Both Lebanon’s Christian President Michel Aoun, and Speaker Nabih Berri, who is also in a close relationship with Hezbollah, are cognizant of the economic benefits Lebanon would derive from resolving the dispute with Israel and producing gas. Lebanon’s Sunni-Muslim Prime Minister, Saad Hariri, has likewise endorsed the talks with Israel under U.S. mediation. Hariri is committed to removing Lebanon from regional conflicts, and as such, he has been critical of Hezbollah’s involvement in Syria, and its stirring of troubles with Israel. Clearly, Lebanon’s weak economy is in dire need of a boost, and income from the gas fields, which might alleviate its chronic economic crisis. The fact that Hezbollah and its leader, Hassan Nasrallah, has shown little resistance to the American mediation and open talks with Israel, indicates that despite its electoral gains in the last elections, its influence in Lebanon is declining.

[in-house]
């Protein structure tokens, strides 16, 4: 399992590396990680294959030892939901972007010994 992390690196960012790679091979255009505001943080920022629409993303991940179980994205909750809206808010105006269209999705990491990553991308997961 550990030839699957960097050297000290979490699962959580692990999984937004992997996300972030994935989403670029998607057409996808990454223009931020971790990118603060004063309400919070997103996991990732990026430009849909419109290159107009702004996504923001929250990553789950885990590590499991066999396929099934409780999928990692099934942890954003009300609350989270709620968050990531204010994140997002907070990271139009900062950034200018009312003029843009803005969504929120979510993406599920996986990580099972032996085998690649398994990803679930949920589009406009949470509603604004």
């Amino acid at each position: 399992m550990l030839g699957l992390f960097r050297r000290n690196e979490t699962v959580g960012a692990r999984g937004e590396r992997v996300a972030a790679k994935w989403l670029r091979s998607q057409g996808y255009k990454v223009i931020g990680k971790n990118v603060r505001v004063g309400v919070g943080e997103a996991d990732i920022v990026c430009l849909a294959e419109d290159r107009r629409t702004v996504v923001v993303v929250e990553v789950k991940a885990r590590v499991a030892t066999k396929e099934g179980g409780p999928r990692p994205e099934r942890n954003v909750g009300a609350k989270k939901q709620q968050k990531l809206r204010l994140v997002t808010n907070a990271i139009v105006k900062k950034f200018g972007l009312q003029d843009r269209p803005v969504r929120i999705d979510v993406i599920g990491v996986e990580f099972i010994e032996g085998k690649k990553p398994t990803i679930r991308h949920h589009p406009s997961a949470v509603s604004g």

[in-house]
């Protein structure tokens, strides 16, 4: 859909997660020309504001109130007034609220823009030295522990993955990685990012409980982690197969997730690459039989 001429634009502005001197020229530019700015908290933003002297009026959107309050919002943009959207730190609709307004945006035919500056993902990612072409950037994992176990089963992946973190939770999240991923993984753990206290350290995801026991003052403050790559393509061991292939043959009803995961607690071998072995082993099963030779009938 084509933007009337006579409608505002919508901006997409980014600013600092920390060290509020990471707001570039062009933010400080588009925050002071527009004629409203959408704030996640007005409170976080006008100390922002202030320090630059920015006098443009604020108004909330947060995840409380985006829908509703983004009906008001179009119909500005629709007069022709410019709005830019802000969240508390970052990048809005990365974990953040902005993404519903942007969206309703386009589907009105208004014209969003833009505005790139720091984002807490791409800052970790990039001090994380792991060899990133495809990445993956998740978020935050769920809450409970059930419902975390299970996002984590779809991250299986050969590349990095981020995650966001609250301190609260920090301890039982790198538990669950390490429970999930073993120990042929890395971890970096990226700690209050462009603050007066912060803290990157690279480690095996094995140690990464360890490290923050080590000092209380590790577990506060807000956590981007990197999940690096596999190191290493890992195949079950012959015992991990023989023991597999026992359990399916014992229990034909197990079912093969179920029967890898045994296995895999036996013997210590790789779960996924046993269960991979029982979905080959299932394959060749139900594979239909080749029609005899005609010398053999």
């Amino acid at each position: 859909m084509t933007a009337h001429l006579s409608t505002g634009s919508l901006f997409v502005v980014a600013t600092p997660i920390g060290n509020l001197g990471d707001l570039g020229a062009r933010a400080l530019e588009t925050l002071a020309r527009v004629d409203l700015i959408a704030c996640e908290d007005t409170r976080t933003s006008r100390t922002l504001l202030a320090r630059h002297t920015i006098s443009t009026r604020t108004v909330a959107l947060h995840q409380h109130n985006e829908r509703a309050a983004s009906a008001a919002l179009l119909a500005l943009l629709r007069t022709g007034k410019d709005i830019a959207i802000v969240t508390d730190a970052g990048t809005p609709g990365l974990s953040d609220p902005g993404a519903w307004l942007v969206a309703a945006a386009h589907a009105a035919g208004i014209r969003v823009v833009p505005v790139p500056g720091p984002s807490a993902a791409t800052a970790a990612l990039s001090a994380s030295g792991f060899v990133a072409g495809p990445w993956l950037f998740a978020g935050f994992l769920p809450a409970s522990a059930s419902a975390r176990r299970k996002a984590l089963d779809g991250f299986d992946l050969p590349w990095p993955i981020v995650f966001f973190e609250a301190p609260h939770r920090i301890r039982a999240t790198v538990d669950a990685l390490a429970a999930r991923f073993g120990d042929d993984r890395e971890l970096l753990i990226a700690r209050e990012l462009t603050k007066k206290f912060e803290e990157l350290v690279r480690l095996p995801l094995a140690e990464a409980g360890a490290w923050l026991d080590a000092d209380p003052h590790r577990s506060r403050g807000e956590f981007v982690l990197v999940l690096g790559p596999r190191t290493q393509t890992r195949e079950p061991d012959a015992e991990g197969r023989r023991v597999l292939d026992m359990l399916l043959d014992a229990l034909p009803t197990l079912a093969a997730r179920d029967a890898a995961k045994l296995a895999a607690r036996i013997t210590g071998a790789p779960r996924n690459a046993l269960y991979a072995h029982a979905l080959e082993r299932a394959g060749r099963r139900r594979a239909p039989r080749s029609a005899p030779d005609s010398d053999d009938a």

The U.S. is currently arming and training the Lebanese armed forces, and it is therefore in a much better position to pressure the Lebanese government to disarm Hezbollah, and thus drastically weakening the terror group. The Lebanese government will have to decide whether it is an independent state or a subsidiary of Hezbollah, and controlled by Iran. If the Lebanese government declines to do so, then the U.S. can exercise the option of boycotting Lebanon, and those doing business with it. Although the Shiites are the largest sect in Lebanon, they are not the majority. When Christians, Sunnis, and Druse combine forces, they can overwhelm the Shiites and form a majority. Even among Shiites, there are those who oppose Hezbollah, and who fear like the rest of the Lebanese, that the terrorist group might drag Lebanon into a war with Israel, resulting in destruction for the Land of the Cedars. The 2006 war with Israel is a somber reminder of what can happen to Lebanon.